Minke Whale

Kathryn Brown, Interim Director of Climate Action at The Wildlife Trusts says:

“Today, the IPCC’s climate report gives a stark warning that a global temperature increase of at least 1.5C by 2040 is now largely inevitable, with consequent increases in extreme heat, flooding, sea level rise, drought and wildfire. However, the report also says that global emissions reductions to Net Zero by 2050 is extremely likely to keep global temp rise below 2℃. Climate change is already affecting people, places and nature in every region of the world, and is having profound effects on wildlife in the UK – yet nature, when it’s restored, will contribute to reducing greenhouse gas emissions and improving resilience to inevitable change.

“This is hugely urgent – we need to act right now to stop burning fossil fuels, and restore nature at scale as fast as possible. The Wildlife Trusts are repairing habitats and creating new ones across the UK – nature-based solutions can help tackle the climate crisis and increase our ability to adapt to it. But nature needs time to store carbon on the vast scale that’s needed which is why we need to restore 30% of our land for nature by 2030.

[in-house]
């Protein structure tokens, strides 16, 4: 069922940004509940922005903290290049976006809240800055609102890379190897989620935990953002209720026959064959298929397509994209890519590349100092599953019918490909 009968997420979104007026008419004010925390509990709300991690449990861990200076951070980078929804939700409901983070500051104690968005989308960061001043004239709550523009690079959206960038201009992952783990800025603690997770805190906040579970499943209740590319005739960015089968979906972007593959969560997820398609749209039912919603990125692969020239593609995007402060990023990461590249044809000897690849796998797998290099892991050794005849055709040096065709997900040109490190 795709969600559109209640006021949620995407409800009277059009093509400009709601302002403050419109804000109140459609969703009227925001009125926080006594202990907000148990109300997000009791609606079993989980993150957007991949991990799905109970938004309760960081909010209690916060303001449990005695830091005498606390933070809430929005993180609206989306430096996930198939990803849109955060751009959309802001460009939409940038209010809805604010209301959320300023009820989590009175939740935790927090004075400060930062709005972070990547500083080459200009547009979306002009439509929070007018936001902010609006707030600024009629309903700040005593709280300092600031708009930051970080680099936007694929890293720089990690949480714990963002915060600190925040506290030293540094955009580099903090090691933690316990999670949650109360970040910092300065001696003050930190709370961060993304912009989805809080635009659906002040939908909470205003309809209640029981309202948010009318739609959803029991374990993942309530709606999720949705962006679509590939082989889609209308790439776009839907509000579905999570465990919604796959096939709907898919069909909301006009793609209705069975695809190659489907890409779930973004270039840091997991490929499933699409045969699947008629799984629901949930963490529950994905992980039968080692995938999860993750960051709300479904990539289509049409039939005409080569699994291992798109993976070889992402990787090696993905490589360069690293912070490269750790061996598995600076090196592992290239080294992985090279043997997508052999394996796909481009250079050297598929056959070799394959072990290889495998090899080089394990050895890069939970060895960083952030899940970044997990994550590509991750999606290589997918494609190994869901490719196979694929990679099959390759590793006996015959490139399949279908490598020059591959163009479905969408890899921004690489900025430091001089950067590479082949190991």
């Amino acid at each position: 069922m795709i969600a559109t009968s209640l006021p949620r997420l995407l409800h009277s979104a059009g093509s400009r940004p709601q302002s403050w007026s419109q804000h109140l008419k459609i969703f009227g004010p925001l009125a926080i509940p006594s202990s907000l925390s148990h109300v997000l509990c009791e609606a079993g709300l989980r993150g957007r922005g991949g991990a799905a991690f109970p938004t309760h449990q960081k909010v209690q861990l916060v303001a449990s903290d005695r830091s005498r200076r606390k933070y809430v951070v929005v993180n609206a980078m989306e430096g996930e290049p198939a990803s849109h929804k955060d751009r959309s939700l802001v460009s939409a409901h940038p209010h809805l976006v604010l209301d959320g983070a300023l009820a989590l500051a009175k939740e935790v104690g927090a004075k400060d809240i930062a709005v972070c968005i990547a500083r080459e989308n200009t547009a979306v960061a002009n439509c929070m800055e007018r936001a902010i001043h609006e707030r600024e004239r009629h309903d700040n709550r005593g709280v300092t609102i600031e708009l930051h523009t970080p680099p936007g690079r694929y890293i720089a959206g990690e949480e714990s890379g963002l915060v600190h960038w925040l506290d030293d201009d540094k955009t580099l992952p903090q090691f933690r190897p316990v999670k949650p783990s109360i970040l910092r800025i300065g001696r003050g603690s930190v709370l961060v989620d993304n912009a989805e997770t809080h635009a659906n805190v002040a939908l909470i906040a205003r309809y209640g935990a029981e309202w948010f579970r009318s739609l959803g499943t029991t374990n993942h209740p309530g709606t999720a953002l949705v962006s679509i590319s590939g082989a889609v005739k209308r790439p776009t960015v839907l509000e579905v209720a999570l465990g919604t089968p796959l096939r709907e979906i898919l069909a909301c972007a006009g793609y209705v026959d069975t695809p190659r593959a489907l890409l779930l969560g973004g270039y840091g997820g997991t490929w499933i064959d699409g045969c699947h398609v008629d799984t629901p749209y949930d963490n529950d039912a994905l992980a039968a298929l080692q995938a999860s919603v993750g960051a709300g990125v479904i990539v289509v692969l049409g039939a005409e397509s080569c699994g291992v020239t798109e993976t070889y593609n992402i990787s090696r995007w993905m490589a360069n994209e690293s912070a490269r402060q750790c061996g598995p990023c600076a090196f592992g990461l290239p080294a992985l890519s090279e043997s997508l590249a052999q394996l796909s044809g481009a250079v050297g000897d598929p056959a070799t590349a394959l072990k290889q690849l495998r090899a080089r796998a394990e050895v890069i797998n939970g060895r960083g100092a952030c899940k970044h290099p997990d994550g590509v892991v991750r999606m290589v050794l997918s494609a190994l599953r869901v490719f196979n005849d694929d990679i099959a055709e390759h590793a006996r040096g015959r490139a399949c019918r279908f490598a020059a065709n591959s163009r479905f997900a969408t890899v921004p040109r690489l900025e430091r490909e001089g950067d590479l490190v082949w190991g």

“Organisations that are putting nature into recovery need support to do this work – and a new designation known as Wildbelt is vital to protect land where nature is being repaired. All government departments must agree that we are fighting both a climate and nature crisis.  Currently we risk being undermined by destructive infrastructure projects such as HS2 and the £27 billion being spent on road building – as well as plans for new coal mines and further oil and gas in the North Sea. The Government cuts to foreign aid have had a negative impact too, by undermining our diplomatic negotiating power ahead of COP26.

“We can all do something to help tackle the crisis – but the Government must change its ways, show stronger leadership, and enable everyone to play their part.”